Researchers at the National Oceanographic and Atmospheric Administration said the population of the group formally known as Southern Resident killer whales numbers only about 85 animals and they were listed as endangered under the federal Endangered Species Act in 2005.
DNA testing of the whales that seasonally visit Puget Sound showed some of the progeny studied were the result of matings within the same social subgroups, or pods, that are part of the overall population, a NOAA release said Thursday.
"We were surprised that, in many cases, the father was from the same pod as the mother. Based on earlier studies, we didn't think killer whales mated within their own pod," Michael of NOAA's Northwest Fisheries Science Center in Seattle said.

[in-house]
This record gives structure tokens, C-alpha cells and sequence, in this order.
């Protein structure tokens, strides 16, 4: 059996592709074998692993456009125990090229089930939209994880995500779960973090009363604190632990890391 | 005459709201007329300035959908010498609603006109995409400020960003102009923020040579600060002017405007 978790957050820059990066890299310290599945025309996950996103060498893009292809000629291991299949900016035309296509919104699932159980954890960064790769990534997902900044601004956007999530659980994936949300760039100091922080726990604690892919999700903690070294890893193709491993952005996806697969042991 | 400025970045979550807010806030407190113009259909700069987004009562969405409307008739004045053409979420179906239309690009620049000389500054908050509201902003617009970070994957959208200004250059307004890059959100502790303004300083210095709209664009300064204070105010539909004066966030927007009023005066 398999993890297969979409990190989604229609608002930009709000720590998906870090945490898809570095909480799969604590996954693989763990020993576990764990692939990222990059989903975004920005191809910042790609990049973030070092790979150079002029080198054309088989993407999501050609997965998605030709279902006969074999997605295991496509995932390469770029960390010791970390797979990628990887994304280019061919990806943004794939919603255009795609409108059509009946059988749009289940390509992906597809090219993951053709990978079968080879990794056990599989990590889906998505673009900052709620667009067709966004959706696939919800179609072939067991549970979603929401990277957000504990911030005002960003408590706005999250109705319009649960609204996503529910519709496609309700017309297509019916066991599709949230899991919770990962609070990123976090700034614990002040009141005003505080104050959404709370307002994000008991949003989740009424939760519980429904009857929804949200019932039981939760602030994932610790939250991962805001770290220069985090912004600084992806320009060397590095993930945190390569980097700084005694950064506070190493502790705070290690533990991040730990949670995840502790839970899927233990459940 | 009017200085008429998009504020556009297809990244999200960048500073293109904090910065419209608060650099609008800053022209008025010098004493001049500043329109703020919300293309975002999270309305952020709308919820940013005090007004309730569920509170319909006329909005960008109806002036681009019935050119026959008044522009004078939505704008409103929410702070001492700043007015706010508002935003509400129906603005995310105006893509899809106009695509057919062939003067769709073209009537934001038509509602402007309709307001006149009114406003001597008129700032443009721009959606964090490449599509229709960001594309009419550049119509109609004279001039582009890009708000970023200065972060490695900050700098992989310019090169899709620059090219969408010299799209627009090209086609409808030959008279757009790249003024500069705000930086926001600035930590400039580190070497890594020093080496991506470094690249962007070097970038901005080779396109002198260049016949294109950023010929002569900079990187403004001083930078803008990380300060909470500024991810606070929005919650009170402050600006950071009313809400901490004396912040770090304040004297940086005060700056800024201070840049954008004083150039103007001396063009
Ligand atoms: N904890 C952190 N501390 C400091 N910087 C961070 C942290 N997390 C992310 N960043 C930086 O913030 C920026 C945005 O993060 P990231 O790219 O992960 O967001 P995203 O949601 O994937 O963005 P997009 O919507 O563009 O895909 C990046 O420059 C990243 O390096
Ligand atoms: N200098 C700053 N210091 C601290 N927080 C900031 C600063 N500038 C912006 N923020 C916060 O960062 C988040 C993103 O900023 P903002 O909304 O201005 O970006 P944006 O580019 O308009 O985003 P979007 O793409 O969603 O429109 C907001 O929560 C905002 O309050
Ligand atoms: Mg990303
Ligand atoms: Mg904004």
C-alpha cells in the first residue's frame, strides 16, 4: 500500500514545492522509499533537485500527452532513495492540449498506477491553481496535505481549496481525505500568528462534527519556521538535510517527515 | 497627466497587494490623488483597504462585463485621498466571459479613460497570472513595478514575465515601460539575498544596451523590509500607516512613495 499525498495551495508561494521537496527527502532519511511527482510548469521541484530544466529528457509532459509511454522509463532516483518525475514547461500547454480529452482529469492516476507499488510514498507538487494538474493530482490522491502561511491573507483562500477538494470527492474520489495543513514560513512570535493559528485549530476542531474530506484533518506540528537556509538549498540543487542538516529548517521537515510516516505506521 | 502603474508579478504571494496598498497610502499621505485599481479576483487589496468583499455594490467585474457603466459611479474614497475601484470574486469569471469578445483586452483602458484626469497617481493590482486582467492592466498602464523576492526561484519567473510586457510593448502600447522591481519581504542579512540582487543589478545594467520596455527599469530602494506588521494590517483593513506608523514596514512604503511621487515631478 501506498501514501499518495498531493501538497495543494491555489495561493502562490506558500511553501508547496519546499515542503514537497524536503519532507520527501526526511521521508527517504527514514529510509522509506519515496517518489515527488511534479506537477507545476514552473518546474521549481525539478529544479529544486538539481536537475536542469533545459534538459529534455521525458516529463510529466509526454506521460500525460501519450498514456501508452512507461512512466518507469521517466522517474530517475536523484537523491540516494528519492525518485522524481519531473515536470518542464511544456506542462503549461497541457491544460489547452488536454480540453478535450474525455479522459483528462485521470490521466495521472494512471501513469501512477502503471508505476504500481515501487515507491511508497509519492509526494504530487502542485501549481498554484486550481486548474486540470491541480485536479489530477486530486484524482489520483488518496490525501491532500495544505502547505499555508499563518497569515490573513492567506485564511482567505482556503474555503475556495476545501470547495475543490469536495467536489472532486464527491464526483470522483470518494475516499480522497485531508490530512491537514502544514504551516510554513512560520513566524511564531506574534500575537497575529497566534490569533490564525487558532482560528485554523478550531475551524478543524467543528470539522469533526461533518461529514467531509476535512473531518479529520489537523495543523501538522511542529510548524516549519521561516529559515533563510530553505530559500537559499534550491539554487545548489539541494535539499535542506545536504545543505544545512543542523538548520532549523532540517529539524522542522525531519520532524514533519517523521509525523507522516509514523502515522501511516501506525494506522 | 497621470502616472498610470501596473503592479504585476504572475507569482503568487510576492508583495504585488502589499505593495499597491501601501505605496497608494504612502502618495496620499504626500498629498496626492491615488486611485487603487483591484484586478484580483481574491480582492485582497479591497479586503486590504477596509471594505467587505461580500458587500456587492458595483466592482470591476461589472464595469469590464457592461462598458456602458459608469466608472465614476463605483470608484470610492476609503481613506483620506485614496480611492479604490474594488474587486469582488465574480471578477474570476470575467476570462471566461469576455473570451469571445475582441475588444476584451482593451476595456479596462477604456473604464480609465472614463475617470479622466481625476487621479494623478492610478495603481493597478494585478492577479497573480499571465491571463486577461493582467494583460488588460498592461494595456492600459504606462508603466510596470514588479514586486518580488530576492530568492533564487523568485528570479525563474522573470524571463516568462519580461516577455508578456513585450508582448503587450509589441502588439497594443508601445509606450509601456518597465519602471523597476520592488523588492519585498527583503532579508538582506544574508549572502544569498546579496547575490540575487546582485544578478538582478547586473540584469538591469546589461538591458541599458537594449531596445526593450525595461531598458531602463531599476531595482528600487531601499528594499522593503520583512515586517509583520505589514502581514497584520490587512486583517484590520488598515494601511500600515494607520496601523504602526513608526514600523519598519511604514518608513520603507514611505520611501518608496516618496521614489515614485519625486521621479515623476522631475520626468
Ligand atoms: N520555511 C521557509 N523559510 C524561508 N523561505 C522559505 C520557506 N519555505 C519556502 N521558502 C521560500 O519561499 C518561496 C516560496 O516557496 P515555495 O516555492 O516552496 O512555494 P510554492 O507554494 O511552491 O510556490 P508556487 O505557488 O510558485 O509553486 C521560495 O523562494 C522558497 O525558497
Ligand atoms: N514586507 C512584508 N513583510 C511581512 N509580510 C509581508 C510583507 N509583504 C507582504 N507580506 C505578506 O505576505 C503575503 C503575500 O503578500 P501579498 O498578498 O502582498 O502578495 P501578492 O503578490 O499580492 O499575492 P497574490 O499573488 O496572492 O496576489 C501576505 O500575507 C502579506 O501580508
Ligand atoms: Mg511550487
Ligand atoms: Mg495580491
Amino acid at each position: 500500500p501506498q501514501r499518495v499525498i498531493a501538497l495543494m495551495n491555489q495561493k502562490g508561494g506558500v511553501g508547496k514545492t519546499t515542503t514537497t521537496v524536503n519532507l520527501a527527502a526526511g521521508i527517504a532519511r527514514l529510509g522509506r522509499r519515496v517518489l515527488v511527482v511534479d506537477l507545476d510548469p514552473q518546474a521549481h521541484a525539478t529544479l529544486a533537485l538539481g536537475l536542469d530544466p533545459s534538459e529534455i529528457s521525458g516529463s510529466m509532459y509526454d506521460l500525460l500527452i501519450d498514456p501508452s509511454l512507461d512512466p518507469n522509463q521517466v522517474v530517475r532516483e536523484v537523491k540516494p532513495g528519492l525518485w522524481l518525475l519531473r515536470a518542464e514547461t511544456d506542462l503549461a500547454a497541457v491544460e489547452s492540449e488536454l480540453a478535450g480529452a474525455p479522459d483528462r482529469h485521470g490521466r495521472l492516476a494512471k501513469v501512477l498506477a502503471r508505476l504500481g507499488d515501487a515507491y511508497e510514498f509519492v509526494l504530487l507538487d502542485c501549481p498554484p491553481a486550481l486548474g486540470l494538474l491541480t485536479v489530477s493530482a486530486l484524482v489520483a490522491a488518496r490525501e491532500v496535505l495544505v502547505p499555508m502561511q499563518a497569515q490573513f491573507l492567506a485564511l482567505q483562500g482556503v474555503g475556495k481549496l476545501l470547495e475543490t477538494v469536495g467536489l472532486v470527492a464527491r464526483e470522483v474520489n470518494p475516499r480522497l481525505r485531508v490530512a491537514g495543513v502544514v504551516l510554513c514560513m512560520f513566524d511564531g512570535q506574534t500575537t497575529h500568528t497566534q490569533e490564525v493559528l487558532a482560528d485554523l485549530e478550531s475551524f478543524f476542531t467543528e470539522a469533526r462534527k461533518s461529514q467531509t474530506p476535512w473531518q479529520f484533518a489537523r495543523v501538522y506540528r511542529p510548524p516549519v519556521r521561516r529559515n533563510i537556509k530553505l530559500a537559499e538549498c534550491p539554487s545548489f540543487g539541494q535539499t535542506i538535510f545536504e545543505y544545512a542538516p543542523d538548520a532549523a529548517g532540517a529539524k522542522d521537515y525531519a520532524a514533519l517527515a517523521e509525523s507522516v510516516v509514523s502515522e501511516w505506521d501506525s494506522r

"This behavior may be unique to the Southern Resident population, perhaps related to the population's small size," Ford said.
Scientists are worried about the group's lack of genetic diversity, which Ford characterized as a "bottleneck."
"Since this population remains isolated from other killer whale populations, mating within pods puts Southern Residents at risk of genetically deteriorating further from a potential increase in inbreeding or harmful mutations," he said.
Man behind Doritos Locos Tacos passed away on Thanksgiving
Theater accidentally screens 'Nymphomaniac' trailer instead of Disney's 'Frozen'